For borrowed lets use poetic licence to say collected what becomes of Royal memorabilia when the celebrations are over? Lynn Corbett of Chichester-based auctioneers Henry Adams has a collection of some 200 cups and mugs commemorating Royal occasions, from Queen Victoria to the Golden Jubilee of Elizabeth II in 2005. She says that, as with anything, there is a fashion for Royal Collectables and the market is currently very sluggish: her own collection is packed away awaiting an upturn! People clearing homes and finding coronation or jubilee mugs are disappointed to find that, as job lots at auction, ten or fifteen such mugs fetch only 5 or 10.
Simon Langton of Denhams agrees. In the 1970s the market was so active that forgeries appeared something for collectors to beware of today. The emergence of eBay and specialist websites has undermined traditional sales outlets, cutting out the middle man, although there is also more potential for fraud when not dealing in person with a well-established, experienced firm.
He also mentions Royal Commemoratives with a Sussex twist. To mark the Coronation of Edward VII in 1902, the then mayor of Brighton organised a party in Preston Park and every child was presented with a ceramic Coronation beaker for their lemonade. These beakers are now highly sought-after, especially in the Brighton area.
All the professionals emphasise that you should never buy Royal memorabilia as an investment, but rather for its commemorative value. Markets are fickle, modern homes have IKEA open storage units rather than glass-fronted display cabinets. If you have an eye on the future, choose carefully. A limited edition is theoretically a better bet, but sometimes as with the Brighton beakers because they were common at the time, many were destroyed, and survivors have increased in value. And who knows, perhaps this Royal Wedding will spark fresh interest in the subject and revive the collectors market.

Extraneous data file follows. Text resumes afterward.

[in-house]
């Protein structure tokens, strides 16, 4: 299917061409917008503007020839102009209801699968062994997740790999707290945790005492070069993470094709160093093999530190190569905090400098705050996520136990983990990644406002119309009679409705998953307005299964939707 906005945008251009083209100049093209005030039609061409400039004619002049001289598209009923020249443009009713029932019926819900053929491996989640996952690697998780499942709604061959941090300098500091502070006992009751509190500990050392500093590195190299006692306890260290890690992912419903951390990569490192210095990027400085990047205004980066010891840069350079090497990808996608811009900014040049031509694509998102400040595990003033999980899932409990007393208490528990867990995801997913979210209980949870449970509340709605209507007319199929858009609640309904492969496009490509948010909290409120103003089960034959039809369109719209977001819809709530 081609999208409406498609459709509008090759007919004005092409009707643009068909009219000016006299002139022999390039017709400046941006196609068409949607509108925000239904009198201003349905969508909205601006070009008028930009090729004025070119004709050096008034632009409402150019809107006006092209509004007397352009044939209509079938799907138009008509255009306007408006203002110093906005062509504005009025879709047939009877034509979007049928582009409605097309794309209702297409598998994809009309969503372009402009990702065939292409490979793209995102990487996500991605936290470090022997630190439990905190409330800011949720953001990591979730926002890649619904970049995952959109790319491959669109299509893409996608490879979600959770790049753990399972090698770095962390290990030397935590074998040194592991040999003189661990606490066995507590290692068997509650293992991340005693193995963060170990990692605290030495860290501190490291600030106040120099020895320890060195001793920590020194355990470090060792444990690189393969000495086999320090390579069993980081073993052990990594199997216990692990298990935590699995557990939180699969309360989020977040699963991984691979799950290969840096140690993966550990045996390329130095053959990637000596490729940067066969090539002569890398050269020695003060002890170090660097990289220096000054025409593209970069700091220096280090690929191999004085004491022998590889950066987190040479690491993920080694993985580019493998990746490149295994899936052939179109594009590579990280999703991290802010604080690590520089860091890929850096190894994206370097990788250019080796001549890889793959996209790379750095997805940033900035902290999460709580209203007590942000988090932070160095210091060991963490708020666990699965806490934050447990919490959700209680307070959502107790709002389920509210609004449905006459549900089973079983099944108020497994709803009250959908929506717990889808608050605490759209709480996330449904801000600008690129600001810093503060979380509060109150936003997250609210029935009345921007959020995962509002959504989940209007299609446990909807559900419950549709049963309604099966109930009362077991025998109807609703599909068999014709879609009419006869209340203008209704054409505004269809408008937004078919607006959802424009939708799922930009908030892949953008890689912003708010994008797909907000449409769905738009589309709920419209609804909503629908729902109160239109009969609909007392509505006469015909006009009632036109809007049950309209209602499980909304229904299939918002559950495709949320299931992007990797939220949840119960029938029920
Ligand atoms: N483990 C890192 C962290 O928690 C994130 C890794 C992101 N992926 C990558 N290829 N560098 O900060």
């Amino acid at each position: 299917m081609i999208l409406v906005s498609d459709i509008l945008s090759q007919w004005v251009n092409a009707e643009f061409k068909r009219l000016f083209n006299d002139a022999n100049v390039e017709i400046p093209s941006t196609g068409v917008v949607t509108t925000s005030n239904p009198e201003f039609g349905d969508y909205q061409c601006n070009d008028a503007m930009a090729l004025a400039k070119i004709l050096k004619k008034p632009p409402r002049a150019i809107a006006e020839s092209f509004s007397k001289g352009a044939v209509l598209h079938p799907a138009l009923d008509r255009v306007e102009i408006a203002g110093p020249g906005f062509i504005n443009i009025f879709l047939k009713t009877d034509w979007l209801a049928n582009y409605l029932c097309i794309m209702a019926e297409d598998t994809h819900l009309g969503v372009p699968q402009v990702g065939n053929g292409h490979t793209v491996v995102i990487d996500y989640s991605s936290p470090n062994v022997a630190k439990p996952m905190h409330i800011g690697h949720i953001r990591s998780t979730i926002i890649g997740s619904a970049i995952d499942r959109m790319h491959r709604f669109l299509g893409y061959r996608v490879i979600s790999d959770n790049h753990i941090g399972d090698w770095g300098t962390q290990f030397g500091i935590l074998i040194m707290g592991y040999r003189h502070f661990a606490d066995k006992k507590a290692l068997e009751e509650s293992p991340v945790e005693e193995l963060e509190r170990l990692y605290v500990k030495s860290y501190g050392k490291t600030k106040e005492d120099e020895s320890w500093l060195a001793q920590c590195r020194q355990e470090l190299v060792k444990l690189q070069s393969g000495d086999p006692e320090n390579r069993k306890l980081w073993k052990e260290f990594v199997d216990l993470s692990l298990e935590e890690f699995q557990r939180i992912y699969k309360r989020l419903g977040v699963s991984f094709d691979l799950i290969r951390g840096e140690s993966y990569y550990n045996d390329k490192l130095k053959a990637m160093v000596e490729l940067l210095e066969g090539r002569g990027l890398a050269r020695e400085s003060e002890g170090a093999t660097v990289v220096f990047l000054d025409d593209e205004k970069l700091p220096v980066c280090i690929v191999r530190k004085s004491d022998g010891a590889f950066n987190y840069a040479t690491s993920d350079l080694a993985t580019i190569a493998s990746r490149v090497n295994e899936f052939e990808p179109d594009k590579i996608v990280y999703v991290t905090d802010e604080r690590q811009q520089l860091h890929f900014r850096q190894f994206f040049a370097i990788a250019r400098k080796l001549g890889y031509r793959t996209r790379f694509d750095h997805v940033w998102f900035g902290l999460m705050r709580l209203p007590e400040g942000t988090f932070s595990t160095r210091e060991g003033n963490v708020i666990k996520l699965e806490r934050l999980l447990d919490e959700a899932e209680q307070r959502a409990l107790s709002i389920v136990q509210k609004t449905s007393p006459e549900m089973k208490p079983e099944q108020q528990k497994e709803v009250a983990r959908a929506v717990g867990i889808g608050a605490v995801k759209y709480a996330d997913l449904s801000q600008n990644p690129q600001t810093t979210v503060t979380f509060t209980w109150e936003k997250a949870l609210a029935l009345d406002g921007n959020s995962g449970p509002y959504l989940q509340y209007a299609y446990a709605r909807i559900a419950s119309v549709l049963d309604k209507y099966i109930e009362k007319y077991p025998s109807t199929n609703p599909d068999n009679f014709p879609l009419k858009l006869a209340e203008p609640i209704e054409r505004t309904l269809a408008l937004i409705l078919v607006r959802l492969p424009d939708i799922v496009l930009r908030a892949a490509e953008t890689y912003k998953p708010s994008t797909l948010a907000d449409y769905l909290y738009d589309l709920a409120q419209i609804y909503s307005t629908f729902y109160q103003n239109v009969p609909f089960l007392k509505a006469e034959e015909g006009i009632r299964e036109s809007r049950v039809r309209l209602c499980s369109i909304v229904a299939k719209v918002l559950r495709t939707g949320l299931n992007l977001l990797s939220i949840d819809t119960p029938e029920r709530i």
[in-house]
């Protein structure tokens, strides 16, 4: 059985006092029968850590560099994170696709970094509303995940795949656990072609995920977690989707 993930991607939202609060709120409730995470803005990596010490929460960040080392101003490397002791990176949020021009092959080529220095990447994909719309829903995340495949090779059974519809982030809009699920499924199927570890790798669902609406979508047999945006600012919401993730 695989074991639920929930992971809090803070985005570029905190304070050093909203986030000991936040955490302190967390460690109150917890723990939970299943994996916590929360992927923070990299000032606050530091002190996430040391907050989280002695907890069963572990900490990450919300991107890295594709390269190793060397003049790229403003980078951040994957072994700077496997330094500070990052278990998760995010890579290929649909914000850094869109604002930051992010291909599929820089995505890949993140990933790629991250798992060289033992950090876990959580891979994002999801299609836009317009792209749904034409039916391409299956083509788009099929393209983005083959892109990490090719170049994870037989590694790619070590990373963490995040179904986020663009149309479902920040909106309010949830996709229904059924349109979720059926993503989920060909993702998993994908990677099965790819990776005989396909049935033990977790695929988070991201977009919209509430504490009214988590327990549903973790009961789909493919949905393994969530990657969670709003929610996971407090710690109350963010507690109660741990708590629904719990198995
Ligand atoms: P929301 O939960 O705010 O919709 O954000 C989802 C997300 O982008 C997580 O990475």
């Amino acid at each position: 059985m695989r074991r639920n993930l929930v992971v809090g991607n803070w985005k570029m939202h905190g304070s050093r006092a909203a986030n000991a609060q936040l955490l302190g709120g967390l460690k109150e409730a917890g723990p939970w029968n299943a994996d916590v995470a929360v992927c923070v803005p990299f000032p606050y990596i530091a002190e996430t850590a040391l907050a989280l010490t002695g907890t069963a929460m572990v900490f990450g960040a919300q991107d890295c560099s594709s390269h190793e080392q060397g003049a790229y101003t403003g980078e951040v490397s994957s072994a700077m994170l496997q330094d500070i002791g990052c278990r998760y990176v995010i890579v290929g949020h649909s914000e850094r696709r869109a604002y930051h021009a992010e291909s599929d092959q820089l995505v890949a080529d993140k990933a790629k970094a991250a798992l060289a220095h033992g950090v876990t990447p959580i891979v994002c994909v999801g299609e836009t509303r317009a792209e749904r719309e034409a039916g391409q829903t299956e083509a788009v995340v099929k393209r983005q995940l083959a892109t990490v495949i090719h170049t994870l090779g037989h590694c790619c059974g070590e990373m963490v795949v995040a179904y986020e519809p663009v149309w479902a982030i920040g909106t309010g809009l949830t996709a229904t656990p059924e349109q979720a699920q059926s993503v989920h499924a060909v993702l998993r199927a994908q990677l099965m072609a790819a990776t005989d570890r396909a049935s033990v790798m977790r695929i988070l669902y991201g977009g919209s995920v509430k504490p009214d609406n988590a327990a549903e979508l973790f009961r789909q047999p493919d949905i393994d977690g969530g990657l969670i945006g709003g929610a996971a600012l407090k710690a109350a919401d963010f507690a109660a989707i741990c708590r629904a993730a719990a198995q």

Finally, something blue: the ring. William presented Catherine with the engagement ring that his father, Prince Charles, gave to his mother, then Lady Diana Spencer: an 18-carat oval blue sapphire surrounded by 14 brilliant cut diamonds. Anton Pruden and Rebecca Smith are both Freemen of the Goldsmiths Company and continue the tradition of designer craftsmen at their Ditchling workshop. Anton Pruden says they have noticed a trend for people to present old pieces of family jewellery and ask for new items to be created: the sentimental attachment remains, but in an updated style. The white gold mount of Dianas ring has sparked renewed interest in white metal and if such a sapphire is wishful thinking, then what about aquamarine, tourmaline or iolite? Pruden & Smith have created some stunning modern designs based on Royal Blue.
Royal Collectables through the ages represent pages of social history. There were, for instance, many items produced in anticipation of the Coronation of King Edward VIII but far fewer for the actual Coronation of George VI because there was so little time to organise production. Lets hope that, 50 years from now, we will see Royal Collectables to mark the Golden Wedding Anniversary of William and Catherine!